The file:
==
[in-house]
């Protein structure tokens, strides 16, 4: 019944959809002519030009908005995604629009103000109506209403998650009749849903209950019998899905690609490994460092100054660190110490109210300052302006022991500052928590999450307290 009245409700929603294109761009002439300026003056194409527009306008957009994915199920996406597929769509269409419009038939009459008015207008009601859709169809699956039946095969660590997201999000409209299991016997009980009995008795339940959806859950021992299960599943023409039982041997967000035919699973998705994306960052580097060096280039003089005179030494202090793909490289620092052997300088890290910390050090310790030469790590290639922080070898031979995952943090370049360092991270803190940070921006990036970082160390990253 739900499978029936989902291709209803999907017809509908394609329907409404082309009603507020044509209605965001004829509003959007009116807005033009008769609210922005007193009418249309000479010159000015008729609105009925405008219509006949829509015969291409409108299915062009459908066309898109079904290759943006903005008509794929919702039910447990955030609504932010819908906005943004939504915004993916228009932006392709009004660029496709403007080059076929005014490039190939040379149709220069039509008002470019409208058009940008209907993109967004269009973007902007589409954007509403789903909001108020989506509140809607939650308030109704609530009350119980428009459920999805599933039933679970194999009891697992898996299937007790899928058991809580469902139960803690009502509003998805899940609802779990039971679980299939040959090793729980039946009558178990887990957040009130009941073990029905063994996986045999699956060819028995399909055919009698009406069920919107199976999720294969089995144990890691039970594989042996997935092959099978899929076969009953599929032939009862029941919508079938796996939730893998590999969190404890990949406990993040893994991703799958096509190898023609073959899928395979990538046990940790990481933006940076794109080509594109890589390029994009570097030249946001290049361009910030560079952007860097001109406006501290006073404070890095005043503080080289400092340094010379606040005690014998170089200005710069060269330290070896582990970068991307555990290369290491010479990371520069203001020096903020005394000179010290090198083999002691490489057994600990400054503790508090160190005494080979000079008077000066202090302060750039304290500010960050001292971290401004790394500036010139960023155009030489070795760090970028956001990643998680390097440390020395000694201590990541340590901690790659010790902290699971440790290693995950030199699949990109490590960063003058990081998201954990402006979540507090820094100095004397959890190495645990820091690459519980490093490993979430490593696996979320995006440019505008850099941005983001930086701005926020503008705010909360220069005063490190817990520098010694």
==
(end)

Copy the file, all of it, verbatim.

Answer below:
[in-house]
């Protein structure tokens, strides 16, 4: 019944959809002519030009908005995604629009103000109506209403998650009749849903209950019998899905690609490994460092100054660190110490109210300052302006022991500052928590999450307290 009245409700929603294109761009002439300026003056194409527009306008957009994915199920996406597929769509269409419009038939009459008015207008009601859709169809699956039946095969660590997201999000409209299991016997009980009995008795339940959806859950021992299960599943023409039982041997967000035919699973998705994306960052580097060096280039003089005179030494202090793909490289620092052997300088890290910390050090310790030469790590290639922080070898031979995952943090370049360092991270803190940070921006990036970082160390990253 739900499978029936989902291709209803999907017809509908394609329907409404082309009603507020044509209605965001004829509003959007009116807005033009008769609210922005007193009418249309000479010159000015008729609105009925405008219509006949829509015969291409409108299915062009459908066309898109079904290759943006903005008509794929919702039910447990955030609504932010819908906005943004939504915004993916228009932006392709009004660029496709403007080059076929005014490039190939040379149709220069039509008002470019409208058009940008209907993109967004269009973007902007589409954007509403789903909001108020989506509140809607939650308030109704609530009350119980428009459920999805599933039933679970194999009891697992898996299937007790899928058991809580469902139960803690009502509003998805899940609802779990039971679980299939040959090793729980039946009558178990887990957040009130009941073990029905063994996986045999699956060819028995399909055919009698009406069920919107199976999720294969089995144990890691039970594989042996997935092959099978899929076969009953599929032939009862029941919508079938796996939730893998590999969190404890990949406990993040893994991703799958096509190898023609073959899928395979990538046990940790990481933006940076794109080509594109890589390029994009570097030249946001290049361009910030560079952007860097001109406006501290006073404070890095005043503080080289400092340094010379606040005690014998170089200005710069060269330290070896582990970068991307555990290369290491010479990371520069203001020096903020005394000179010290090198083999002691490489057994600990400054503790508090160190005494080979000079008077000066202090302060750039304290500010960050001292971290401004790394500036010139960023155009030489070795760090970028956001990643998680390097440390020395000694201590990541340590901690790659010790902290699971440790290693995950030199699949990109490590960063003058990081998201954990402006979540507090820094100095004397959890190495645990820091690459519980490093490993979430490593696996979320995006440019505008850099941005983001930086701005926020503008705010909360220069005063490190817990520098010694």